Automation Alley collaborates with regional partners to provide its members and clients with the best business resources available, to drive local economic growth, and to positively influence the stories being told around the globe about the people and businesses of Greater Detroit.

For more information, visit automationalley.com.

DTW to add 25 restaurants; Sklar buys Beau Jack's

Excerpt: 

Chef Zack Sklar and his Peas & Carrots Hospitality group have purchased Bloomfield Hills mainstay Beau Jack’s. Sklar, who also runs MEX in West Bloomfield Township and Birmingham’s Social Kitchen & Bar, will rename the restaurant Beau’s and re-open it this summer after a remodel by designer Ron Rea.

Read more

Entrepreneurs win with the opening of the Clawson Business Resource Center

Local and easy access to resources for entrepreneurs is the goal of the Clawson Business Resource Center (CBRC). Located in the Blair Memorial library, it provides easy access to materials and expertise. Although open to everyone, the program targets entrepreneurs and small businesses whether their status is pre-startup, startup or growth and expansion. 

By sharing resources, the CBRC offers support to Entrepreneurs by providing research and business development tools locally, within our own city. 

The Clawson Business Resource Center offers: Business related books, magazines, periodicals and hard copy resources; Internet based resources, Business Counseling and Business seminars.

The project began as part of the yearly workplan of the DDA’s Economic Committee – part of our Main Street program – to provide support to businesses. A partnership ensued between the Blair Memorial Library, Clawson Chamber of Commerce, the Clawson Downtown Development Authority and the Oakland County Small Business Center to provide our many resources in one location and with a unified online presence. 

There are so many resources available and our goal was to create awareness of the many resources and to make them easily accessible. The library became the ideal location – the hard copy resources are already in place, computers are available to access the online resources, and it offers a location with access beyond the typical 9-5 business hours.

The flexible - and evening – hours of the library widens the reach of our resources. Business counseling will be offered on the second and fourth Wednesday evenings from 6-8pm from the Service Corps of Retired Executives (SCORE) and Michigan Works (MI-Works) respectively.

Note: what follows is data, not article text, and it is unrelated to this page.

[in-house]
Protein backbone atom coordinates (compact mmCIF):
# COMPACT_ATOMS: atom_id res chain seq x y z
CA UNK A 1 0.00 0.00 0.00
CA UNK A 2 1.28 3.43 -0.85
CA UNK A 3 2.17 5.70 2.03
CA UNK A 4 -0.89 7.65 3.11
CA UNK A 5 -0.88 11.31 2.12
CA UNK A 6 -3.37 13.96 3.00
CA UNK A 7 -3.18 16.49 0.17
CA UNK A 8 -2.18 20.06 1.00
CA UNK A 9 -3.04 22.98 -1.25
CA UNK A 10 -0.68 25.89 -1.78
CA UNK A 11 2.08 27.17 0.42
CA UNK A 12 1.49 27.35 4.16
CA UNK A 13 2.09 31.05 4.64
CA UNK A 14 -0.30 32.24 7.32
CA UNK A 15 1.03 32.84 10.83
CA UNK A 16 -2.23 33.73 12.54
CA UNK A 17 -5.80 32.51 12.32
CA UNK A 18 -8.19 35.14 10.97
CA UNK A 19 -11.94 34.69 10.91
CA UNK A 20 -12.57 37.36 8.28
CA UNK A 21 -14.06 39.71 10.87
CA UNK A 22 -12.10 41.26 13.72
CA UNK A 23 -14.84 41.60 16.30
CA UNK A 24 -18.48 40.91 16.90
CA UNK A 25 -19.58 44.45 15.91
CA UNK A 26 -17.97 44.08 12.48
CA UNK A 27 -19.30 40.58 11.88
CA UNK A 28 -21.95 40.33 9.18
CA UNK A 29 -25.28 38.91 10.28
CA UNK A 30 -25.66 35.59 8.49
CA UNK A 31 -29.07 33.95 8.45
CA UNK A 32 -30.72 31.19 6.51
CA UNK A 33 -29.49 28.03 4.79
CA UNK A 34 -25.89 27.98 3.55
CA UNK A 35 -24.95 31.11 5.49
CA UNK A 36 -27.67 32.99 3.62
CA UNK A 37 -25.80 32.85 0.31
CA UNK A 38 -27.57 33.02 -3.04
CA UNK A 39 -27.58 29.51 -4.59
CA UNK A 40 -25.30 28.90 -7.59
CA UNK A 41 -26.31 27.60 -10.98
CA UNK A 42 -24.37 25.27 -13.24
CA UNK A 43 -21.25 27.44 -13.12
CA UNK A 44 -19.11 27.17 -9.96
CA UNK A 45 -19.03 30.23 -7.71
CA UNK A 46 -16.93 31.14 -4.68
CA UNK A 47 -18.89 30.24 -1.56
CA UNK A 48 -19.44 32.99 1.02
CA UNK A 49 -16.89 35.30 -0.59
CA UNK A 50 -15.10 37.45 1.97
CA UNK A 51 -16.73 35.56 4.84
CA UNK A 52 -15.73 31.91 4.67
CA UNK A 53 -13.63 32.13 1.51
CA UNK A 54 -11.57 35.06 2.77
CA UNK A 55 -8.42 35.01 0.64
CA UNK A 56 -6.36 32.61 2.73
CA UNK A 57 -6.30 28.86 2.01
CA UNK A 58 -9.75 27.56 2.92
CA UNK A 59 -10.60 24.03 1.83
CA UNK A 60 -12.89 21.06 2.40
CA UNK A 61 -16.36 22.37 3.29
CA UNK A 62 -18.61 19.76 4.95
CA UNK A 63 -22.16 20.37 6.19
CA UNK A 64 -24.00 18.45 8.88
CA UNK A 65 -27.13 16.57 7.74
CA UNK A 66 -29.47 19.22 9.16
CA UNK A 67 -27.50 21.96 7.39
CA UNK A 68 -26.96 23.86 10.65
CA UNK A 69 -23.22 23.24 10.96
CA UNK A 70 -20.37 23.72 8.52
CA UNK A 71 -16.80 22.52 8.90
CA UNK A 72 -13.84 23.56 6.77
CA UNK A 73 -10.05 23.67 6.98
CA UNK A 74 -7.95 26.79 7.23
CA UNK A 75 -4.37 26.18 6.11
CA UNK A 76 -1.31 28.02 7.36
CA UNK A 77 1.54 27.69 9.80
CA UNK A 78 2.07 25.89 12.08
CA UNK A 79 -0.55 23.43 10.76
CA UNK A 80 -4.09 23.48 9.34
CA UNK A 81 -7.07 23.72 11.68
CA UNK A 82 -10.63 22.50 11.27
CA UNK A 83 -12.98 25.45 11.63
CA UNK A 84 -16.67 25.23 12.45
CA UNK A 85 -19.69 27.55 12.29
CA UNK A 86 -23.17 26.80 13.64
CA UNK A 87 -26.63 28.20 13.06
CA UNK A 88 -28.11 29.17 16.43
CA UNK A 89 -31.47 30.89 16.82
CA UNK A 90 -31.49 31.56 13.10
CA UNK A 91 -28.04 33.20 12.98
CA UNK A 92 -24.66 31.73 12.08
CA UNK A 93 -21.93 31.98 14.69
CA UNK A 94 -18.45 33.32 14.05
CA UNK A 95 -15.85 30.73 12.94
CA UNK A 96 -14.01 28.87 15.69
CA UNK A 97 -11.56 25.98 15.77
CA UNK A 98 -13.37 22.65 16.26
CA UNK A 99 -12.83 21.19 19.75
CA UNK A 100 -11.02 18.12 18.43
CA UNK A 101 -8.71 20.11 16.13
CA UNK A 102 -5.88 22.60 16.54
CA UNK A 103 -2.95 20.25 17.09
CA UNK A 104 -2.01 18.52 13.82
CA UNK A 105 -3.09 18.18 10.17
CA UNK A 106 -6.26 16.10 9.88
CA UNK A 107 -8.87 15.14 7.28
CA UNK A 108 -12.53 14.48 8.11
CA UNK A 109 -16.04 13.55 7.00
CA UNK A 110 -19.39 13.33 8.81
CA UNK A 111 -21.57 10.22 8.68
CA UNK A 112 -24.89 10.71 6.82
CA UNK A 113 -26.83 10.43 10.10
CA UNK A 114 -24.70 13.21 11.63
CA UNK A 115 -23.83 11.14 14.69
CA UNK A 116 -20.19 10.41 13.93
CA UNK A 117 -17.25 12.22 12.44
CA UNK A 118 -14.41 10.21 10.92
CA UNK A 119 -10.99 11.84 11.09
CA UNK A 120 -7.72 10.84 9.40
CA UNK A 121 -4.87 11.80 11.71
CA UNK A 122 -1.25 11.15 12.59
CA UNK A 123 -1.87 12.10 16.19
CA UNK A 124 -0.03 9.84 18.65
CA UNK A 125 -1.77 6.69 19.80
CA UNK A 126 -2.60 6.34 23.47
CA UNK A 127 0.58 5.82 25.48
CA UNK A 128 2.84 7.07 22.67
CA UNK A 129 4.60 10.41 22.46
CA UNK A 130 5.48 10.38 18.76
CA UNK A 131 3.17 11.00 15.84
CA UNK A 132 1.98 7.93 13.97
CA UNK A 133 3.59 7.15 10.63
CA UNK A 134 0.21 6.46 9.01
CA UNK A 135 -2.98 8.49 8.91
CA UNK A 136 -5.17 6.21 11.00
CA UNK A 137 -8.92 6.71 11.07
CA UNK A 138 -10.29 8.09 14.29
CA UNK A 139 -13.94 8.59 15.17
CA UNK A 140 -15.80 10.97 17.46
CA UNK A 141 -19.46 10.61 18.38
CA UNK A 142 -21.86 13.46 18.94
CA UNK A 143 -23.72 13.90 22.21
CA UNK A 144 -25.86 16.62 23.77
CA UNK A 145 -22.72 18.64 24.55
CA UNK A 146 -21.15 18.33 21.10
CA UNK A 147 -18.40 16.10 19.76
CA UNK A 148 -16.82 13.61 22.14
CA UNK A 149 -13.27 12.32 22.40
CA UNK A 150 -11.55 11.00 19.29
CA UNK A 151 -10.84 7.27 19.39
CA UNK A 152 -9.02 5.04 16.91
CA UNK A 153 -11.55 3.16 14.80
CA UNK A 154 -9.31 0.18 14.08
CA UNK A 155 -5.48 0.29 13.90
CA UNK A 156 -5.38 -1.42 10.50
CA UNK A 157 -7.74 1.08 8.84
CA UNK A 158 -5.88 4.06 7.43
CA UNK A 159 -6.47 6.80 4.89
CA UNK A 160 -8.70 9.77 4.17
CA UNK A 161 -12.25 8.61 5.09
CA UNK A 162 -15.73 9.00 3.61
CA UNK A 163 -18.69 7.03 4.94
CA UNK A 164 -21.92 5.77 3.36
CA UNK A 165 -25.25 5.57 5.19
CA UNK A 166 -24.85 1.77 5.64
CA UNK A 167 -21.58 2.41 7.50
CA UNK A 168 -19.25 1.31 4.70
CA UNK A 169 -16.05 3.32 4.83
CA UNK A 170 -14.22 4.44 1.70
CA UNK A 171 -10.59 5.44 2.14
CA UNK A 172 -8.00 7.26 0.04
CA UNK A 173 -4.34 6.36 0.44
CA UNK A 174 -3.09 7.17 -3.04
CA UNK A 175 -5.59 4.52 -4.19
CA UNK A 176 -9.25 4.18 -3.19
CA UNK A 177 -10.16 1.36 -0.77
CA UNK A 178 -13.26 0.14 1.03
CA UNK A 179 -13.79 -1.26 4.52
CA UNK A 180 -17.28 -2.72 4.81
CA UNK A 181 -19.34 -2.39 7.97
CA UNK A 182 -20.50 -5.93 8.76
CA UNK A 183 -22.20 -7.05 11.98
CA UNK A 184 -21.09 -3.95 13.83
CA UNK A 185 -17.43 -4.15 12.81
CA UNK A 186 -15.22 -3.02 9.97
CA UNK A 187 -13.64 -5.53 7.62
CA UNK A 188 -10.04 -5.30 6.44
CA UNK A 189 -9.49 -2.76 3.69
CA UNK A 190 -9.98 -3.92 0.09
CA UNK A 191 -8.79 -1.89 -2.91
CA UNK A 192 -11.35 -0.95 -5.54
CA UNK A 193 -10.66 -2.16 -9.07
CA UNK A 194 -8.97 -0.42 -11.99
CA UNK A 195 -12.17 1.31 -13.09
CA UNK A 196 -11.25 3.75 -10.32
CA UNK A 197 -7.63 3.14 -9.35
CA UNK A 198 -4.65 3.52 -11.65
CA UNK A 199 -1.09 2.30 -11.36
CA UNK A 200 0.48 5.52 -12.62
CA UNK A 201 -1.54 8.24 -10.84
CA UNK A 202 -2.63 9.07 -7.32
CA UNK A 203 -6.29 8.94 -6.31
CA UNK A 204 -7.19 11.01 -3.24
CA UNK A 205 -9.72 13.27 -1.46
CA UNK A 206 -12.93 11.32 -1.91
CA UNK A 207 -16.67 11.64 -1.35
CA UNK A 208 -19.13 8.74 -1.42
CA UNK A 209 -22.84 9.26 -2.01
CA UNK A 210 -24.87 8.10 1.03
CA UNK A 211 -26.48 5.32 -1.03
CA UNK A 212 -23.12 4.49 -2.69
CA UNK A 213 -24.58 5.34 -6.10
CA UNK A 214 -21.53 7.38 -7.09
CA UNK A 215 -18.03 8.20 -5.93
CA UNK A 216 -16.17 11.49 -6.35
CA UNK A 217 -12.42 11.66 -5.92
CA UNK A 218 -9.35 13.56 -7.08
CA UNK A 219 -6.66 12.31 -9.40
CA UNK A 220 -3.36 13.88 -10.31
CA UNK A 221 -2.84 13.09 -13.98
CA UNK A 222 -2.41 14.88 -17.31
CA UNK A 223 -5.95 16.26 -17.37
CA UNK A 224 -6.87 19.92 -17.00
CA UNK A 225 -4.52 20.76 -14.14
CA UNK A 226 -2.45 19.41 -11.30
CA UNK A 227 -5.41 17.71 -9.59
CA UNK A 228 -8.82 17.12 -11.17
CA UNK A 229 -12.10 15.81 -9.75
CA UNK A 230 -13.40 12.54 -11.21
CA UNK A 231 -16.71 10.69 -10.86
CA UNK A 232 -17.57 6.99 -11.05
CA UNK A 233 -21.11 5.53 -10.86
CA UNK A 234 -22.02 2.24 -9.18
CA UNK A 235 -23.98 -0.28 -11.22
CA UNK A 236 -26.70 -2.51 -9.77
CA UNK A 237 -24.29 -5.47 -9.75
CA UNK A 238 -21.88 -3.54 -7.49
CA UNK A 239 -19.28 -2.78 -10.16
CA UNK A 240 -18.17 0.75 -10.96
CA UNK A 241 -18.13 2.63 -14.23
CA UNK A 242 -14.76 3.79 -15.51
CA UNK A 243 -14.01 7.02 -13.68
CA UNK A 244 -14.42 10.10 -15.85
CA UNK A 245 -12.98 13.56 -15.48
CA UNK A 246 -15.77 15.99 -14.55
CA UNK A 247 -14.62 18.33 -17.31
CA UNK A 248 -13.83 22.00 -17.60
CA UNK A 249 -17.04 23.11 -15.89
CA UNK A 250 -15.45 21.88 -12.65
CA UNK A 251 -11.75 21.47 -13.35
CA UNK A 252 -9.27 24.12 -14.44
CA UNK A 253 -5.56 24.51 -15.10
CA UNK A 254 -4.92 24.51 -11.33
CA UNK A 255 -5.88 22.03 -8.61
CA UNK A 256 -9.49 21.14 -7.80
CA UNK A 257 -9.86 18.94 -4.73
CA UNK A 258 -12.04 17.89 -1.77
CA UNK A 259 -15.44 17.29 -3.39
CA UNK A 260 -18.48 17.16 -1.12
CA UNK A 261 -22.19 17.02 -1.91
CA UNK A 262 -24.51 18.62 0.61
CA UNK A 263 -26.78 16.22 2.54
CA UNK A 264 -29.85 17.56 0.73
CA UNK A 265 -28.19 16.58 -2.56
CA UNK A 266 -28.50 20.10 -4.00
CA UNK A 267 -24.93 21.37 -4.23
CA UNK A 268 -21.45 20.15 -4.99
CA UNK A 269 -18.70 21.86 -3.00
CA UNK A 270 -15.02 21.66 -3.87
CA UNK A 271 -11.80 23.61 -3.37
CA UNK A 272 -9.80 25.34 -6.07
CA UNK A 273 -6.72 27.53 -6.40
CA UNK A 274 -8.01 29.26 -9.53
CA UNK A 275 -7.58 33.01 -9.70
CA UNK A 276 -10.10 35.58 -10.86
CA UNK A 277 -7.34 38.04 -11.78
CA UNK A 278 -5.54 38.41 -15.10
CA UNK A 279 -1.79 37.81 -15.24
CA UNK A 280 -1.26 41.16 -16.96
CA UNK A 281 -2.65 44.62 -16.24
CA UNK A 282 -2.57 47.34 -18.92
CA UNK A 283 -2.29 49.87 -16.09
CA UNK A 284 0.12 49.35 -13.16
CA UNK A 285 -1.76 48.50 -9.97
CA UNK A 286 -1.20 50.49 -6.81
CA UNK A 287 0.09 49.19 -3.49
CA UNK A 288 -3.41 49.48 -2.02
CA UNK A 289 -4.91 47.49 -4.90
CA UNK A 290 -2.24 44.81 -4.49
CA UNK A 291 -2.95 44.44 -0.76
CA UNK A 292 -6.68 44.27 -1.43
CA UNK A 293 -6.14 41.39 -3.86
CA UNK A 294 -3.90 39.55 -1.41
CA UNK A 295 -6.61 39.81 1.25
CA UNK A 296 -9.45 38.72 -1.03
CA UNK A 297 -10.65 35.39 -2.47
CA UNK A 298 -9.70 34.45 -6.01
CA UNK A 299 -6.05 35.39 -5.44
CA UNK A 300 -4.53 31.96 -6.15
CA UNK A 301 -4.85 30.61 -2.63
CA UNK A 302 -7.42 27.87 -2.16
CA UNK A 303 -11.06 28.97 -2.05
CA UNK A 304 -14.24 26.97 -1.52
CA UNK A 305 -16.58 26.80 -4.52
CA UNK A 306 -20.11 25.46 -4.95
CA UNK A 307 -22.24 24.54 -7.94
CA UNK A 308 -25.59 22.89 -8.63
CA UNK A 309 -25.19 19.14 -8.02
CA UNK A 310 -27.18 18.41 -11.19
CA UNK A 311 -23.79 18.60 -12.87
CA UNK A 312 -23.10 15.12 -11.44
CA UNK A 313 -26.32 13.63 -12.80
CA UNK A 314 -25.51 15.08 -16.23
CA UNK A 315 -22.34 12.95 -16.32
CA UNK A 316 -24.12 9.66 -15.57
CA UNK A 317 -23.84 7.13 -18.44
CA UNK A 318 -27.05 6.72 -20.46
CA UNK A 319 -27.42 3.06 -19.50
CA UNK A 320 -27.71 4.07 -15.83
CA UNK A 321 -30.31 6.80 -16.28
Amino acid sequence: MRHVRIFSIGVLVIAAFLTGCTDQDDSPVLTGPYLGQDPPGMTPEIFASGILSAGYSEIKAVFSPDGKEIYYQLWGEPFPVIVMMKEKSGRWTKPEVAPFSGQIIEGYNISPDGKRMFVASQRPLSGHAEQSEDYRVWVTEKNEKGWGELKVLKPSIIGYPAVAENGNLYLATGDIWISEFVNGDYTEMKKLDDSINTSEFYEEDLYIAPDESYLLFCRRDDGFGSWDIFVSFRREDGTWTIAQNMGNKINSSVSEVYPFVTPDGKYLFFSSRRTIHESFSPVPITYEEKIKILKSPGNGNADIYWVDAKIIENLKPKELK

Troy-based Autobike partners with Grand Rapids TerraTrike

Autobike, the young company from Troy that's reworked and refined automatic shifting technology for bicycles, is going into business with TerraTrike, a Grand Rapids manufacturer of recumbent trikes.

The partnership gives Autobike a whole new market for its technology that appeals to both techies who love gadgets and cyclists who just want an easy ride.

Techies get a ride that's constantly being analyzed for when to shift by a tiny little electronic brain along with a smartphone app and bluetooth synching. Easy riders get a ride without ever having to shift a gear themselves.

TerraTrike's product combined with Autobike's technology adds up to the world's first smart trike, the companies say. The new high-tech model, part of the TerraTrike's Rover line, debuts within weeks.

TerraTrike and Autobike, which builds and sells its own bikes with its automatic shifters, have customers around the country, and they  expect sales to increase after the release of the smart trike.

Source: Autobike
Writer: Kim North Shine

Revival in the making for historic Hills Theatre in downtown Rochester

Local history lovers and civic boosters in Rochester are pushing a plan to bring back the 1940s-era Hills Theatre downtown, and the idea got a boost recently when a feasibility study showed it could well be economically viable.

If the idea moves forward, after a major fundraising campaign and renovation Rochester would join several Michigan cities who are turning to "theater-nomics" to add life and dollars to their downtown.

The 820-seat Hills Theatre is located in the heart of downtown at 412-416 S. Main Street, and a renovation could cost between $3-4 million.

The Rochester-Avon Historical Society started exploring the idea about two years ago, and along with the city's Historical Commission worked with a consultant, paying $15,000 to advise on the best use of the theater and how to proceed with a campaign and building plan.

While the crux of the project will rely on private donations, Mayor Jeffrey Cuthbertson has said the city could provide services, engineering and other professionals in the interest of building a downtown entertainment destination.

The supporters of theater revival also expect to ask the Michigan Economic Development Corp. to chip in on Rochester's project as it has in other cities.

Source: Rochester Avon Historical Society and city of Rochester
Writer: Kim North Shine

Valentine Distilling to triple distillery space in Ferndale